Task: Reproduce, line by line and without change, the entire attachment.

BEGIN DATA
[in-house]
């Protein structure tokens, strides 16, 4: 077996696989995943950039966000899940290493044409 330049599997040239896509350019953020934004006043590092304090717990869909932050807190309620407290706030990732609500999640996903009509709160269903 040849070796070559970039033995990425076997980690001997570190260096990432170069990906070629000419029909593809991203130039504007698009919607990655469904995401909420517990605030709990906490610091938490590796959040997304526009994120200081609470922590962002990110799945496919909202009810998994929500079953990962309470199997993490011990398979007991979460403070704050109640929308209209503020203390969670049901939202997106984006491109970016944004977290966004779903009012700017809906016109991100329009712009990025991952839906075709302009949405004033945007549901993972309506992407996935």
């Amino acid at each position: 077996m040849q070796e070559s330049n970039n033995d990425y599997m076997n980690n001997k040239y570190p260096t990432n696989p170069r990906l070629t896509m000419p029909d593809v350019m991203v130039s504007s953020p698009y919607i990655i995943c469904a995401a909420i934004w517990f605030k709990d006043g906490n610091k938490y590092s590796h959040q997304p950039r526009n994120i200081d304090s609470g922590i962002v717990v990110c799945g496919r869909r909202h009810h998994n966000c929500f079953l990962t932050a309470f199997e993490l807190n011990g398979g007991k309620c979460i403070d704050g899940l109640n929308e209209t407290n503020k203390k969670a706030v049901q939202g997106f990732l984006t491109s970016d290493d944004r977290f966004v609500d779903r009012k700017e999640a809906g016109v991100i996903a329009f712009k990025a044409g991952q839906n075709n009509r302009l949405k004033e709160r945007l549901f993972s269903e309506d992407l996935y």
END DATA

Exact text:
[in-house]
């Protein structure tokens, strides 16, 4: 077996696989995943950039966000899940290493044409 330049599997040239896509350019953020934004006043590092304090717990869909932050807190309620407290706030990732609500999640996903009509709160269903 040849070796070559970039033995990425076997980690001997570190260096990432170069990906070629000419029909593809991203130039504007698009919607990655469904995401909420517990605030709990906490610091938490590796959040997304526009994120200081609470922590962002990110799945496919909202009810998994929500079953990962309470199997993490011990398979007991979460403070704050109640929308209209503020203390969670049901939202997106984006491109970016944004977290966004779903009012700017809906016109991100329009712009990025991952839906075709302009949405004033945007549901993972309506992407996935």
């Amino acid at each position: 077996m040849q070796e070559s330049n970039n033995d990425y599997m076997n980690n001997k040239y570190p260096t990432n696989p170069r990906l070629t896509m000419p029909d593809v350019m991203v130039s504007s953020p698009y919607i990655i995943c469904a995401a909420i934004w517990f605030k709990d006043g906490n610091k938490y590092s590796h959040q997304p950039r526009n994120i200081d304090s609470g922590i962002v717990v990110c799945g496919r869909r909202h009810h998994n966000c929500f079953l990962t932050a309470f199997e993490l807190n011990g398979g007991k309620c979460i403070d704050g899940l109640n929308e209209t407290n503020k203390k969670a706030v049901q939202g997106f990732l984006t491109s970016d290493d944004r977290f966004v609500d779903r009012k700017e999640a809906g016109v991100i996903a329009f712009k990025a044409g991952q839906n075709n009509r302009l949405k004033e709160r945007l549901f993972s269903e309506d992407l996935y």